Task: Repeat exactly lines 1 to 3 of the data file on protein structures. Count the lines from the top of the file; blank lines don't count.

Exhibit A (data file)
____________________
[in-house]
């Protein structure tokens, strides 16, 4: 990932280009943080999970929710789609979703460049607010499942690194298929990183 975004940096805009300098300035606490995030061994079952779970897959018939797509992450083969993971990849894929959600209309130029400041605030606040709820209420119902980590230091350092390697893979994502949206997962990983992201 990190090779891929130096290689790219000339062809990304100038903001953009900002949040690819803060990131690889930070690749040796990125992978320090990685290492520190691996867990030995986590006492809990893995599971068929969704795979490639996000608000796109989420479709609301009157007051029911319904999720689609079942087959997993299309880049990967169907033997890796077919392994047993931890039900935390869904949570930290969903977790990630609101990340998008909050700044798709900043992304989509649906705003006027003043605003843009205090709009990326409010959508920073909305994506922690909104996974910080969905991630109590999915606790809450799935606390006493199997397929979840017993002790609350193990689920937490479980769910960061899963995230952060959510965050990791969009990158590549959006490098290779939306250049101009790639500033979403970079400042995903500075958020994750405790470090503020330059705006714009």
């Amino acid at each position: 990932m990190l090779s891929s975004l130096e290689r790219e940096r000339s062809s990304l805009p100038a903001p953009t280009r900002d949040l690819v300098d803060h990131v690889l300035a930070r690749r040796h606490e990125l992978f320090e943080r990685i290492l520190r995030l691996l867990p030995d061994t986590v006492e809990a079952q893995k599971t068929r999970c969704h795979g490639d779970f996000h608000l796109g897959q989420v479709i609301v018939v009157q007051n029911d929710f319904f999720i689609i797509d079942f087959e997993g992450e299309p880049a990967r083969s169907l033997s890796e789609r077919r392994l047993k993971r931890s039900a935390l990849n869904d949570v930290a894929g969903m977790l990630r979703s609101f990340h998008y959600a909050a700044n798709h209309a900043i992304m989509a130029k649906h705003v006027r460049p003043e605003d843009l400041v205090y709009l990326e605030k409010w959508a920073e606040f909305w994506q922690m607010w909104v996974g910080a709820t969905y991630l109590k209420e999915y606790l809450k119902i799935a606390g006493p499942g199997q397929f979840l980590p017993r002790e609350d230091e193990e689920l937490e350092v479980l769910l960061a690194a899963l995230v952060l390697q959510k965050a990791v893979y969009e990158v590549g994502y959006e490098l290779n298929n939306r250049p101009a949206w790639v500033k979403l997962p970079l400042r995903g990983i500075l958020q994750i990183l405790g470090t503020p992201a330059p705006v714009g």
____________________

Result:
[in-house]
């Protein structure tokens, strides 16, 4: 990932280009943080999970929710789609979703460049607010499942690194298929990183 975004940096805009300098300035606490995030061994079952779970897959018939797509992450083969993971990849894929959600209309130029400041605030606040709820209420119902980590230091350092390697893979994502949206997962990983992201 990190090779891929130096290689790219000339062809990304100038903001953009900002949040690819803060990131690889930070690749040796990125992978320090990685290492520190691996867990030995986590006492809990893995599971068929969704795979490639996000608000796109989420479709609301009157007051029911319904999720689609079942087959997993299309880049990967169907033997890796077919392994047993931890039900935390869904949570930290969903977790990630609101990340998008909050700044798709900043992304989509649906705003006027003043605003843009205090709009990326409010959508920073909305994506922690909104996974910080969905991630109590999915606790809450799935606390006493199997397929979840017993002790609350193990689920937490479980769910960061899963995230952060959510965050990791969009990158590549959006490098290779939306250049101009790639500033979403970079400042995903500075958020994750405790470090503020330059705006714009």
């Amino acid at each position: 990932m990190l090779s891929s975004l130096e290689r790219e940096r000339s062809s990304l805009p100038a903001p953009t280009r900002d949040l690819v300098d803060h990131v690889l300035a930070r690749r040796h606490e990125l992978f320090e943080r990685i290492l520190r995030l691996l867990p030995d061994t986590v006492e809990a079952q893995k599971t068929r999970c969704h795979g490639d779970f996000h608000l796109g897959q989420v479709i609301v018939v009157q007051n029911d929710f319904f999720i689609i797509d079942f087959e997993g992450e299309p880049a990967r083969s169907l033997s890796e789609r077919r392994l047993k993971r931890s039900a935390l990849n869904d949570v930290a894929g969903m977790l990630r979703s609101f990340h998008y959600a909050a700044n798709h209309a900043i992304m989509a130029k649906h705003v006027r460049p003043e605003d843009l400041v205090y709009l990326e605030k409010w959508a920073e606040f909305w994506q922690m607010w909104v996974g910080a709820t969905y991630l109590k209420e999915y606790l809450k119902i799935a606390g006493p499942g199997q397929f979840l980590p017993r002790e609350d230091e193990e689920l937490e350092v479980l769910l960061a690194a899963l995230v952060l390697q959510k965050a990791v893979y969009e990158v590549g994502y959006e490098l290779n298929n939306r250049p101009a949206w790639v500033k979403l997962p970079l400042r995903g990983i500075l958020q994750i990183l405790g470090t503020p992201a330059p705006v714009g």